- In your Google Analytics account go to Acquisition > Search Console in the left-hand menu. It will guide you through hooking it up, but you can also hop over to Google’s support page to get step-by-step help.
2. Do Your Keyword Research
Keyword research is the foundation of your Shopify SEO, so find a favorite keyword research tool (like one of the ones we mentioned in the Pre-Work section, above) and make it your new BFF.
Understand How Customers Search for Products Like Yours
The goal of doing keyword research is to understand how your potential customers are searching for your products.
For example, if you sell handmade phone cases, and you’re naming your products “Leather smartphone case,” but most people search for “Leather iPhone case” or “Leather case for Samsung Galaxy phone,” you’re missing out on potential traffic to your site (and sales).
Look at Search Volume on Keywords Related to Your Products
Once you understand how people search for the types of products you sell, you’ll want to dive deeper into how many people search for a particular keyword, or the search volume.
The higher the volume, the more value a keyword has, and the more competitive it will be. You can use Neil Patel’s free ubersuggest tool to see how difficult it is to rank for your keywords.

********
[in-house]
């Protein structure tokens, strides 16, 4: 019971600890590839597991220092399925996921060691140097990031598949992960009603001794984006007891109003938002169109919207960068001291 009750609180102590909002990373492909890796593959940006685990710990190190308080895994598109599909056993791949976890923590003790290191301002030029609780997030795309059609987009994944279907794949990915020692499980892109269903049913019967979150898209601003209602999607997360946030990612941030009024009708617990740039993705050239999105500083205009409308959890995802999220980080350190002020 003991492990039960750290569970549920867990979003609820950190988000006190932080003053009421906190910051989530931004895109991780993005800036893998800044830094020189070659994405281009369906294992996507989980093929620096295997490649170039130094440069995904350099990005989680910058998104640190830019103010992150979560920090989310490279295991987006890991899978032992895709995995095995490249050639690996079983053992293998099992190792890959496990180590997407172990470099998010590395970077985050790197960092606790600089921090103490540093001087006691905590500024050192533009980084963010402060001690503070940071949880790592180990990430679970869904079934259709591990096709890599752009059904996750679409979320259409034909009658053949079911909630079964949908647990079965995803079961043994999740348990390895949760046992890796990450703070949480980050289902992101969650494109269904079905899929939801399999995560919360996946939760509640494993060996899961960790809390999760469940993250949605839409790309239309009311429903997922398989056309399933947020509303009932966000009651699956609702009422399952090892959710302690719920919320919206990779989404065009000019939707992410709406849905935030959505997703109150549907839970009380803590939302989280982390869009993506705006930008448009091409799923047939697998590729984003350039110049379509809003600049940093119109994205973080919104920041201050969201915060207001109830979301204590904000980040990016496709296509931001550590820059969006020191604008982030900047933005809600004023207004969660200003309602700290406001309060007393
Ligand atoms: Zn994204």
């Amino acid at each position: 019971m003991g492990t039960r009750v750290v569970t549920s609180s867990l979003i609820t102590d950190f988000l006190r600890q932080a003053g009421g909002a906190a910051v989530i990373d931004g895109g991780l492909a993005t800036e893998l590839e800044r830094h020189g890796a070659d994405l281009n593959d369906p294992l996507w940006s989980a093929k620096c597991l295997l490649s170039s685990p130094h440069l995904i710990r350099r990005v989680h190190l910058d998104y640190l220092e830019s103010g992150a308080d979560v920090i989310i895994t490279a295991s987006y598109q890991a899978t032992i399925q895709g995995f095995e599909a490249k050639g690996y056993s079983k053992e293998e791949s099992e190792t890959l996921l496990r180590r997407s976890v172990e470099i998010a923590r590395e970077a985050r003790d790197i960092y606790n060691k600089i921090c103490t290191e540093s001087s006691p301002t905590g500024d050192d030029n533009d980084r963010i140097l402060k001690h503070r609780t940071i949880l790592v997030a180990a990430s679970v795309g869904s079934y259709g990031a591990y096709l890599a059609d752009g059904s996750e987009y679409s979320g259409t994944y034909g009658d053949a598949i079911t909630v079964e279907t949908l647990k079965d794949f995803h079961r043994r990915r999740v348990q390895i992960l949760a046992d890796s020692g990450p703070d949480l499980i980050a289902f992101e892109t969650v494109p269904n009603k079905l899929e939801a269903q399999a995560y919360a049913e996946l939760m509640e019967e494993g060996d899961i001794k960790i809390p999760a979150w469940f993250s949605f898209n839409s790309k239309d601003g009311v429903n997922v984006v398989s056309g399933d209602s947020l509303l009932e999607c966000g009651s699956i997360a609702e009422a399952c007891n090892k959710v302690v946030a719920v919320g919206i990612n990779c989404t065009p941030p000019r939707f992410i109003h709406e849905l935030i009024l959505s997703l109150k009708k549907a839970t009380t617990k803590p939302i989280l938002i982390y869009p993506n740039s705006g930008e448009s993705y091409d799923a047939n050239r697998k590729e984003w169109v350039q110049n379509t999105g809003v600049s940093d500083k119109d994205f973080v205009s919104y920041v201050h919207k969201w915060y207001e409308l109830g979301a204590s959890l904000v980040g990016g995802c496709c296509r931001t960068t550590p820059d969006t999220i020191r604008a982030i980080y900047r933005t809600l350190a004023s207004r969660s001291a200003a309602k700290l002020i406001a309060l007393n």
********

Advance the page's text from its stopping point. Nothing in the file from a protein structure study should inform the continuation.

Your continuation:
Narrow Down Your List of Targeted Keywords
Look for keywords with high potential search volume, and a low to medium difficulty to rank. You’re probably not going to be able to rank number one for “phone case,” so you’ll need to get more specific.
Longer, more specific keyword phrases are often called “long tail” keywords. They’ll have smaller search volumes, but will be more targeted to your store, which means a more highly-qualified sales lead coming straight to you site. So a keyword like “handmade leather iPhone case” has a much lower volume, but the person searching this phrase is probably in a buying mindset, and is much more likely to make a purchase from your store.
3. Optimize Your Pages
Once you have a list of keywords (we’d recommend starting with 5-10) that are possible superstars for your store, you’ll want to optimize specific product pages for those keywords to improve your ranking.
Pick a main, unique keyword for each product page
First, pick the best possible primary keyword/phrase for a specific product page. You want this keyword to show up everywhere – your page title, your url, your meta description, your H1, and in your body copy.
It might seem counterintuitive, but more isn’t better when it comes to keywords per page. You want to avoid trying to just fill a page up with a million different keywords, because Google wants to serve people up a page that’s super targeted to a particular search term.
How and Where to Use Your Page’s Primary Target Keyword